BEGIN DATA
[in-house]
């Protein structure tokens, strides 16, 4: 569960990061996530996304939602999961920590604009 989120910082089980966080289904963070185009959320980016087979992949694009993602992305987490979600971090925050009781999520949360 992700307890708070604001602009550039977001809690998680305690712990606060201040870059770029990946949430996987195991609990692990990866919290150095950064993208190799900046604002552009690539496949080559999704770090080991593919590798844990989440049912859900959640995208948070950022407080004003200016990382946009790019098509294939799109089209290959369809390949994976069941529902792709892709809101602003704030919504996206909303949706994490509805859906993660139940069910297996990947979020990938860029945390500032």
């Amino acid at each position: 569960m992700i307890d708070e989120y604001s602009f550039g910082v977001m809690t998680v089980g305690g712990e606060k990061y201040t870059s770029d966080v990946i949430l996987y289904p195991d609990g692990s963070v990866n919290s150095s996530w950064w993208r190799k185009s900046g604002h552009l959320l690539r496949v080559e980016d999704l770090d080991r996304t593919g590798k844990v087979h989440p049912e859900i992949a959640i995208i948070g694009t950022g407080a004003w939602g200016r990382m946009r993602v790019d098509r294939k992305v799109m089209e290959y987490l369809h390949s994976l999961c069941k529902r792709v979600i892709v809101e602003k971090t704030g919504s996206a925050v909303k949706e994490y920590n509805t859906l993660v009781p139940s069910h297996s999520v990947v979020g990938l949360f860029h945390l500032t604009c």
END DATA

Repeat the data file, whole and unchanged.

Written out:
[in-house]
């Protein structure tokens, strides 16, 4: 569960990061996530996304939602999961920590604009 989120910082089980966080289904963070185009959320980016087979992949694009993602992305987490979600971090925050009781999520949360 992700307890708070604001602009550039977001809690998680305690712990606060201040870059770029990946949430996987195991609990692990990866919290150095950064993208190799900046604002552009690539496949080559999704770090080991593919590798844990989440049912859900959640995208948070950022407080004003200016990382946009790019098509294939799109089209290959369809390949994976069941529902792709892709809101602003704030919504996206909303949706994490509805859906993660139940069910297996990947979020990938860029945390500032």
């Amino acid at each position: 569960m992700i307890d708070e989120y604001s602009f550039g910082v977001m809690t998680v089980g305690g712990e606060k990061y201040t870059s770029d966080v990946i949430l996987y289904p195991d609990g692990s963070v990866n919290s150095s996530w950064w993208r190799k185009s900046g604002h552009l959320l690539r496949v080559e980016d999704l770090d080991r996304t593919g590798k844990v087979h989440p049912e859900i992949a959640i995208i948070g694009t950022g407080a004003w939602g200016r990382m946009r993602v790019d098509r294939k992305v799109m089209e290959y987490l369809h390949s994976l999961c069941k529902r792709v979600i892709v809101e602003k971090t704030g919504s996206a925050v909303k949706e994490y920590n509805t859906l993660v009781p139940s069910h297996s999520v990947v979020g990938l949360f860029h945390l500032t604009c």